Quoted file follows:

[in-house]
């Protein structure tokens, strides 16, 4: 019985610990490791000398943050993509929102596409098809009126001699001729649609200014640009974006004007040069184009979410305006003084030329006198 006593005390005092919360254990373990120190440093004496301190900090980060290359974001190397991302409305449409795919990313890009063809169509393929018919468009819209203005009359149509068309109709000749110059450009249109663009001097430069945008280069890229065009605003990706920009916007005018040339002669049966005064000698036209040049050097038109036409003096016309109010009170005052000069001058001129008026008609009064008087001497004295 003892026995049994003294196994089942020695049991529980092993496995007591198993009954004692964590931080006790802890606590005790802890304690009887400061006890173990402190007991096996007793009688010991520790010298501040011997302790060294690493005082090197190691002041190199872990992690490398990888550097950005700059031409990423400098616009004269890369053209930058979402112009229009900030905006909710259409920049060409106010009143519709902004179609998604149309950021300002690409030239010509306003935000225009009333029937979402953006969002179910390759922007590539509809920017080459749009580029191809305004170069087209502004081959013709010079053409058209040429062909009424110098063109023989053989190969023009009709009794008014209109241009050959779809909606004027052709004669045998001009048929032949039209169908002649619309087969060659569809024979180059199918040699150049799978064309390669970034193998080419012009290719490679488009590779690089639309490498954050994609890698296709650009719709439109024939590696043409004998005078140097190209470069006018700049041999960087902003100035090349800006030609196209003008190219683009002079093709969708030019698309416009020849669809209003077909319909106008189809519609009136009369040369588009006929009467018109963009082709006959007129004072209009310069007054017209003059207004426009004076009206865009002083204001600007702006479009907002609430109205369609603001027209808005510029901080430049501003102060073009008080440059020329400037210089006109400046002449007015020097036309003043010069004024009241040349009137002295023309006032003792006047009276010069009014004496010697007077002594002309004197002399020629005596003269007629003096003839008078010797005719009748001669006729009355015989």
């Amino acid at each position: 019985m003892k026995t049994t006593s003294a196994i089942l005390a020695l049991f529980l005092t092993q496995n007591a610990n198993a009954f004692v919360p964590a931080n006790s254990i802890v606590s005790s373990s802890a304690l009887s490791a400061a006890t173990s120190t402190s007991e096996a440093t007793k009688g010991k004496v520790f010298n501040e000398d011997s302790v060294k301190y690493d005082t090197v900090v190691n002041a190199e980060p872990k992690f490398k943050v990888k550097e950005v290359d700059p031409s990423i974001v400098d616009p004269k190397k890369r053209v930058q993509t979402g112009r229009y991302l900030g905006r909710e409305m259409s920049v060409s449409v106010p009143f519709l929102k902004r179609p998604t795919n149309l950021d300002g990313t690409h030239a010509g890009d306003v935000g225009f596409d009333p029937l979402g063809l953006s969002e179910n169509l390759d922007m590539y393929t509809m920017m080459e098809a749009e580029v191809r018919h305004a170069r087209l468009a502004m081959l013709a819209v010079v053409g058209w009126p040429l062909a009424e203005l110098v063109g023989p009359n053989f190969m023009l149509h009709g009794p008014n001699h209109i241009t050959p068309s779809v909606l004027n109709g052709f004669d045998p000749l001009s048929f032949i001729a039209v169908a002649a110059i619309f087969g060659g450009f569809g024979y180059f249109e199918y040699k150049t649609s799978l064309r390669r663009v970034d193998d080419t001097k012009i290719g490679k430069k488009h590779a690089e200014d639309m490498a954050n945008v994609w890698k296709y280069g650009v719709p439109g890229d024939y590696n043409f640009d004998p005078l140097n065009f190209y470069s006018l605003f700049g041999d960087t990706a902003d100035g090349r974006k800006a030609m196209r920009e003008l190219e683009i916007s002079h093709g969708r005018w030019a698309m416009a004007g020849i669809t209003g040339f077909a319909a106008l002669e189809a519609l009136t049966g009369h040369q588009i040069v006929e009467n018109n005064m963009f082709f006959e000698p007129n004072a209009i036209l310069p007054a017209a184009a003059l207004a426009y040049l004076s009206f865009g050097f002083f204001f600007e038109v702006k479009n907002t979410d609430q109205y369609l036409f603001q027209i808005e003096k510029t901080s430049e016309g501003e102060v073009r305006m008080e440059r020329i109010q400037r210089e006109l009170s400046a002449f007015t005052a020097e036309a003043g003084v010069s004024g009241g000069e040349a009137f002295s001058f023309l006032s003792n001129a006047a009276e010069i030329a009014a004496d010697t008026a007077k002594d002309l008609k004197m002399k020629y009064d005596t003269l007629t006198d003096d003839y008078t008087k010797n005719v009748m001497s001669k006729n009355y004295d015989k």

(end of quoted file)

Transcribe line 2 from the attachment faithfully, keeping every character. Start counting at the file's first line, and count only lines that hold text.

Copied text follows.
């Protein structure tokens, strides 16, 4: 019985610990490791000398943050993509929102596409098809009126001699001729649609200014640009974006004007040069184009979410305006003084030329006198 006593005390005092919360254990373990120190440093004496301190900090980060290359974001190397991302409305449409795919990313890009063809169509393929018919468009819209203005009359149509068309109709000749110059450009249109663009001097430069945008280069890229065009605003990706920009916007005018040339002669049966005064000698036209040049050097038109036409003096016309109010009170005052000069001058001129008026008609009064008087001497004295 003892026995049994003294196994089942020695049991529980092993496995007591198993009954004692964590931080006790802890606590005790802890304690009887400061006890173990402190007991096996007793009688010991520790010298501040011997302790060294690493005082090197190691002041190199872990992690490398990888550097950005700059031409990423400098616009004269890369053209930058979402112009229009900030905006909710259409920049060409106010009143519709902004179609998604149309950021300002690409030239010509306003935000225009009333029937979402953006969002179910390759922007590539509809920017080459749009580029191809305004170069087209502004081959013709010079053409058209040429062909009424110098063109023989053989190969023009009709009794008014209109241009050959779809909606004027052709004669045998001009048929032949039209169908002649619309087969060659569809024979180059199918040699150049799978064309390669970034193998080419012009290719490679488009590779690089639309490498954050994609890698296709650009719709439109024939590696043409004998005078140097190209470069006018700049041999960087902003100035090349800006030609196209003008190219683009002079093709969708030019698309416009020849669809209003077909319909106008189809519609009136009369040369588009006929009467018109963009082709006959007129004072209009310069007054017209003059207004426009004076009206865009002083204001600007702006479009907002609430109205369609603001027209808005510029901080430049501003102060073009008080440059020329400037210089006109400046002449007015020097036309003043010069004024009241040349009137002295023309006032003792006047009276010069009014004496010697007077002594002309004197002399020629005596003269007629003096003839008078010797005719009748001669006729009355015989």